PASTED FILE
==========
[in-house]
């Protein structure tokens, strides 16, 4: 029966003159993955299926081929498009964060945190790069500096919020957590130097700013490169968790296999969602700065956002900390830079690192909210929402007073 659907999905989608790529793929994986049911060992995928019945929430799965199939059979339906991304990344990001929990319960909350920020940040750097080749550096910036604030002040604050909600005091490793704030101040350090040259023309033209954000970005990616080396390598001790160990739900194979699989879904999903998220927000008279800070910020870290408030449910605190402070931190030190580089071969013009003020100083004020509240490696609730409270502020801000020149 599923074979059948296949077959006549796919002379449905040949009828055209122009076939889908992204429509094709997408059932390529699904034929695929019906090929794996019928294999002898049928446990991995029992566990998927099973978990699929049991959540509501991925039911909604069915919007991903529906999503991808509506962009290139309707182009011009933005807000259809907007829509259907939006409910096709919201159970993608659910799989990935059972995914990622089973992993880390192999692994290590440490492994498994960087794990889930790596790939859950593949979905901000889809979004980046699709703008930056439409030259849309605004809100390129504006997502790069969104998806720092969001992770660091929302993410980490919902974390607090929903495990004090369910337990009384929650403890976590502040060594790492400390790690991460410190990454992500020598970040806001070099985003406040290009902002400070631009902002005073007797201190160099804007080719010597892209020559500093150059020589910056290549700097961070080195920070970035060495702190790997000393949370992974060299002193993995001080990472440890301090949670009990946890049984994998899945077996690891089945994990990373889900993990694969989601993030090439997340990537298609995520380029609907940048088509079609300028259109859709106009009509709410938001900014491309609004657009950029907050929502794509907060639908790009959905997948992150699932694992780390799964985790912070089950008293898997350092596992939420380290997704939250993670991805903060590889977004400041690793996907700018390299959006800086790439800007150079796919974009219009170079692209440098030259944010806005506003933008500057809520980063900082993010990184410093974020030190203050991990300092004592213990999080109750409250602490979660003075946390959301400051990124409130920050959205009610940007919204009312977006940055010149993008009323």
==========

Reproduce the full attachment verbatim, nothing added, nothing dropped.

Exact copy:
[in-house]
């Protein structure tokens, strides 16, 4: 029966003159993955299926081929498009964060945190790069500096919020957590130097700013490169968790296999969602700065956002900390830079690192909210929402007073 659907999905989608790529793929994986049911060992995928019945929430799965199939059979339906991304990344990001929990319960909350920020940040750097080749550096910036604030002040604050909600005091490793704030101040350090040259023309033209954000970005990616080396390598001790160990739900194979699989879904999903998220927000008279800070910020870290408030449910605190402070931190030190580089071969013009003020100083004020509240490696609730409270502020801000020149 599923074979059948296949077959006549796919002379449905040949009828055209122009076939889908992204429509094709997408059932390529699904034929695929019906090929794996019928294999002898049928446990991995029992566990998927099973978990699929049991959540509501991925039911909604069915919007991903529906999503991808509506962009290139309707182009011009933005807000259809907007829509259907939006409910096709919201159970993608659910799989990935059972995914990622089973992993880390192999692994290590440490492994498994960087794990889930790596790939859950593949979905901000889809979004980046699709703008930056439409030259849309605004809100390129504006997502790069969104998806720092969001992770660091929302993410980490919902974390607090929903495990004090369910337990009384929650403890976590502040060594790492400390790690991460410190990454992500020598970040806001070099985003406040290009902002400070631009902002005073007797201190160099804007080719010597892209020559500093150059020589910056290549700097961070080195920070970035060495702190790997000393949370992974060299002193993995001080990472440890301090949670009990946890049984994998899945077996690891089945994990990373889900993990694969989601993030090439997340990537298609995520380029609907940048088509079609300028259109859709106009009509709410938001900014491309609004657009950029907050929502794509907060639908790009959905997948992150699932694992780390799964985790912070089950008293898997350092596992939420380290997704939250993670991805903060590889977004400041690793996907700018390299959006800086790439800007150079796919974009219009170079692209440098030259944010806005506003933008500057809520980063900082993010990184410093974020030190203050991990300092004592213990999080109750409250602490979660003075946390959301400051990124409130920050959205009610940007919204009312977006940055010149993008009323």